The powers that be

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The powers that be

In 2010, economists dissected the catastrophic buildup to the U.S. subprime mortgage crisis and severe global recession after the immediate dangers were under control. The obvious villains coming under scrutiny: the reckless lenders who lent beyond the borrowers’ ability to repay by selling the deluded notion that the housing boom could go on forever; the greedy Wall Street bankers that sold risky mortgage securities disguised as glamorous investment instruments; the credit rating agencies that happily put investment grade ratings on that high-risk debt; and the daft consumers who went on a profligacy binge funded by debt. All of them were accused of contributing to the cycle of financial destruction. But at the end of the day, economists ended up pointing fingers at an entirely different culprit - the Chinese government. Its weapon was its currency policy.

Their argument was that Beijing artificially adjusted export prices downwards through systematic currency manipulation. It raked up astronomical trade surpluses with the United States. Instead of buying American products in return, the Chinese gobbled up U.S. debt, which helped fund the U.S. government and its consumers by keeping interest rates low. American economists concluded that Americans’ overspending was fed by intentional debt purchases by the Chinese, whose riches were earned through currency manipulation. Beijing was offended by the accusations, but officials and politicians in Washington were convinced of the truth of the argument.

The U.S. called for a fix in the trade imbalance during the G-20 summit conference in Seoul in November 2011. Washington bluntly told Beijing to keep its hands off the currency and purchase American products. Chinese President Hu Jintao resisted hard, but U.S. President Barack Obama was persistent. Although Washington failed to achieve what it aimed for - placing a cap on current-account surpluses or deficits to prevent them from hitting over four percent of the gross domestic product of each country - the Seoul G-20 communique nevertheless was laced with Obama’s prescription. Beijing was cornered to push up the value of the yuan. It also had to stimulate its domestic demand. Beijing is now struggling with the consequences: inflated real estate and stock prices.

We change the scene to Brussels, where leaders of the European Union held marathon talks on July 12 to squeeze out a new $96 billion bailout for Greece, its third since 2010.

Greek Prime Minister Alexis Tsipras, who stunned European leaders with a referendum to defy bailout terms, was outrageously rebellious according to the standards set by European decorum. The country had already received and wasted two bailouts which both amounted to 240 billion euros ($259.9 billion). Yet Athens blatantly asked for another bailout in addition to debt write-offs. Tsipras rightfully could not stand his country being stigmatized as a lazy, ungrateful nation. It was unfair to begin with, being in the same league with mighty countries like Germany and France and using the same currency as them.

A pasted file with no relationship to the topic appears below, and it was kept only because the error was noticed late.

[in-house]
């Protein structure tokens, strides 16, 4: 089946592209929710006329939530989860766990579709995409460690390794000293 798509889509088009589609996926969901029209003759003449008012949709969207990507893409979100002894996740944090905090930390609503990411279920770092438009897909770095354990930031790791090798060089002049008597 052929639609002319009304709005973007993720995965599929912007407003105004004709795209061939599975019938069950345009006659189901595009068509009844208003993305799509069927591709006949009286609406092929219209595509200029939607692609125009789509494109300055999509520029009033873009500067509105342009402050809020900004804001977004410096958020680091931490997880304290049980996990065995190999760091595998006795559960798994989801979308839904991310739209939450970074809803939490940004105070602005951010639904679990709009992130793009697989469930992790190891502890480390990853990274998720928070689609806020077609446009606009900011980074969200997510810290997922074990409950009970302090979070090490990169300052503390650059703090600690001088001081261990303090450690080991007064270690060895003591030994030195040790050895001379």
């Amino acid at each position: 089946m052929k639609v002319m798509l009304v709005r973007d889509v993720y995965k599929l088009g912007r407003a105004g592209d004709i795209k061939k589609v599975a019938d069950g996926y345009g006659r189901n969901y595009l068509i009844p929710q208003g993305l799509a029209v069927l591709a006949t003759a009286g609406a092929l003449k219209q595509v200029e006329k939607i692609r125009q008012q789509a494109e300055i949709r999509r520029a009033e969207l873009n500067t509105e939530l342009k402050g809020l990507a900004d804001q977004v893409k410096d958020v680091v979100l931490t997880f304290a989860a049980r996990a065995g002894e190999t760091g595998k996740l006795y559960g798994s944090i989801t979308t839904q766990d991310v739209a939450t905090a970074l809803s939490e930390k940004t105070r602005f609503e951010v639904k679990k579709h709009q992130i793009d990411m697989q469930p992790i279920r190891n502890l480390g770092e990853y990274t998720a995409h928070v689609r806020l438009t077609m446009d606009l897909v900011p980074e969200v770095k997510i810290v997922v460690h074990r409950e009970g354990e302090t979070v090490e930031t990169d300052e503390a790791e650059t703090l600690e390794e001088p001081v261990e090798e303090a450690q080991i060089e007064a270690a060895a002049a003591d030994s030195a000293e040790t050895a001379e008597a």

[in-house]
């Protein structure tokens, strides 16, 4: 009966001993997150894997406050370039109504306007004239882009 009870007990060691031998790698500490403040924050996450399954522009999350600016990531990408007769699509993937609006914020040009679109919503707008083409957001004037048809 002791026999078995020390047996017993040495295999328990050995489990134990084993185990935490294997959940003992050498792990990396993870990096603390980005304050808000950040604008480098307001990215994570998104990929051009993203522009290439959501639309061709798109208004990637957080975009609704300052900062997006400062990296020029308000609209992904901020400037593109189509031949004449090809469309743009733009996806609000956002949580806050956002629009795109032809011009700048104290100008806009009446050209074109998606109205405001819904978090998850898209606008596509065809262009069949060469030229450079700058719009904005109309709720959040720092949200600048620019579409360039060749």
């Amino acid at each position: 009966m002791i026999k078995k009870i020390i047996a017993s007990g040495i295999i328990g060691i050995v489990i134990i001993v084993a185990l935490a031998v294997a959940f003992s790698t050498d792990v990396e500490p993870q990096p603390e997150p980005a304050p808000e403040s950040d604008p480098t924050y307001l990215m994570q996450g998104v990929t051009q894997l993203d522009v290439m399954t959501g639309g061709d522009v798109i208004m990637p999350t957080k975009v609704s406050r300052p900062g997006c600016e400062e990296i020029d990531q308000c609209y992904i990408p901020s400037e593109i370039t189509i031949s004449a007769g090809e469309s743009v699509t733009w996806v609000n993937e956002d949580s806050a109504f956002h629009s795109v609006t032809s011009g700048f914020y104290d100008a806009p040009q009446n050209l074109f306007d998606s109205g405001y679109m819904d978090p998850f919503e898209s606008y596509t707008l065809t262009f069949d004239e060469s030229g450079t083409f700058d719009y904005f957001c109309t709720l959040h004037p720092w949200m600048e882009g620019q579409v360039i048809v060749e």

A currency makes an equilibrium in trade between two different economies. If one side makes a loss in trade with another, its currency depreciates. When export prices go down and import prices go up, the deficit can be narrowed. It is the same principle of maintaining the balance in a boat if it is tilted to one side. But no equilibrium exists between Germany and Greece. A wagon drawn by an animal has been placed in a race with a Mercedes-Benz. The Greeks feel they have the right to demand that richer Germans help them get out of their debt pile for having been put in a contest without a handicap in the first place.

The argument is no different from what Americans argued against the Chinese. But the Greeks and Americans are in completely different leagues. Americans had the power to twist the arms of the Chinese to get out of their crisis. But Tsipras, beaten and humbled, was forced to swallow a bitter pill - a harsh reform and austerity program - and surrender the country’s financial sovereignty to his mightier European counterparts in return for aid. His people inevitably will have to go on an austerity program without a time limit in order to stay in the euro club. The international financial order is very much at the mercy of global powers. The predators are everywhere. We must always stay alert in order to not fall prey.

JoongAng Ilbo, July 20, Page 30

*The author is the business news editor of the JoongAng Ilbo.

by Jung Kyung-min

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